A Conserved Pattern of Primer-Dependent Transcription Initiation in Escherichia coli and Vibrio cholerae Revealed by 5′ RNA-seq
Druzhinin, Sergey Y.
Skalenko, Kyle S.
Goldman, Seth R.
Knoblauch, Jared G.
Nickels, Bryce E.
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CitationDruzhinin, Sergey Y., Ngat T. Tran, Kyle S. Skalenko, Seth R. Goldman, Jared G. Knoblauch, Simon L. Dove, and Bryce E. Nickels. 2015. “A Conserved Pattern of Primer-Dependent Transcription Initiation in Escherichia coli and Vibrio cholerae Revealed by 5′ RNA-seq.” PLoS Genetics 11 (7): e1005348. doi:10.1371/journal.pgen.1005348. http://dx.doi.org/10.1371/journal.pgen.1005348.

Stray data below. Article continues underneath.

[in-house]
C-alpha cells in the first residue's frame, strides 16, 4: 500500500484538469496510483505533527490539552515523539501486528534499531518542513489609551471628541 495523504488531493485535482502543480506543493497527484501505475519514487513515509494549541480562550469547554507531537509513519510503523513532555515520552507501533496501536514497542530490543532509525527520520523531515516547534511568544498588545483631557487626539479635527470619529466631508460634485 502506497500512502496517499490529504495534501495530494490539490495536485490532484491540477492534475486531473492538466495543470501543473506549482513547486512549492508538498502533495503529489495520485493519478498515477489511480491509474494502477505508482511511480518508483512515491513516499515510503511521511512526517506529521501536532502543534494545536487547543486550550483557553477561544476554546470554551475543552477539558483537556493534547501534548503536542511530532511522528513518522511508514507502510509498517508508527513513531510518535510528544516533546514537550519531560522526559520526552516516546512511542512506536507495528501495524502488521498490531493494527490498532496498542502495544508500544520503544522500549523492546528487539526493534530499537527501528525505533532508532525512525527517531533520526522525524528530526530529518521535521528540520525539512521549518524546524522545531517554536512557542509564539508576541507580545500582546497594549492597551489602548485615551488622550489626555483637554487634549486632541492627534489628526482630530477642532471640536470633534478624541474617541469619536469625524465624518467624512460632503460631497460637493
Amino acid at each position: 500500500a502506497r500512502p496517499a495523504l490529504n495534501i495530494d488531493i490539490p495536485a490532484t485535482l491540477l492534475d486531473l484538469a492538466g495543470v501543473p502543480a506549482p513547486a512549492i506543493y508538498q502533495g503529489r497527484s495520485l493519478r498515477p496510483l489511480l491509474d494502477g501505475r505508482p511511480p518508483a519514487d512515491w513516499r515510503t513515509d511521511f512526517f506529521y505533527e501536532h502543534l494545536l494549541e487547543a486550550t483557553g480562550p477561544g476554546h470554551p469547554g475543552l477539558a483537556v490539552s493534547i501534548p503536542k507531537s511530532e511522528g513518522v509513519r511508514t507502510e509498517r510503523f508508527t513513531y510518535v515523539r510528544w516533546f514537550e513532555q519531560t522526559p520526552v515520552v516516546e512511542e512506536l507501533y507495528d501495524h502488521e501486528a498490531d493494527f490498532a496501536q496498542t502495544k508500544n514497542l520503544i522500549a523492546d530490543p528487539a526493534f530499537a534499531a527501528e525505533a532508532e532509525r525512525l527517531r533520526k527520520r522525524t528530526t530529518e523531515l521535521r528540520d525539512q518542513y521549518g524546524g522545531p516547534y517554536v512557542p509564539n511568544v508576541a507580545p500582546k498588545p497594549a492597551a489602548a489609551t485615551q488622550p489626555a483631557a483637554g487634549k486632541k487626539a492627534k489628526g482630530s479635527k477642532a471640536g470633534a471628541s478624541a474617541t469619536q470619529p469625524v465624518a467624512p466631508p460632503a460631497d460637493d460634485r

AbstractTranscription initiation that involves the use of a 2- to ~4-nt oligoribonucleotide primer, “primer-dependent initiation,” (PDI) has been shown to be widely prevalent at promoters of genes expressed during the stationary phase of growth in Escherichia coli. However, the extent to which PDI impacts E. coli physiology, and the extent to which PDI occurs in other bacteria is not known. Here we establish a physiological role for PDI in E. coli as a regulatory mechanism that modulates biofilm formation. We further demonstrate using high-throughput sequencing of RNA 5′ ends (5′ RNA-seq) that PDI occurs in the pathogenic bacterium Vibrio cholerae. A comparative global analysis of PDI in V. cholerae and E. coli reveals that the pattern of PDI is strikingly similar in the two organisms. In particular, PDI is detected in stationary phase, is not detected in exponential phase, and is preferentially apparent at promoters carrying the sequence T−1A+1 or G−1G+1 (where position +1 corresponds to the position of de novo initiation). Our findings demonstrate a physiological role for PDI and suggest PDI may be widespread among Gammaproteobacteria. We propose that PDI in both E. coli and V. cholerae occurs though a growth phase-dependent process that leads to the preferential generation of the linear dinucleotides 5´-UA-3´ and 5´-GG-3´.
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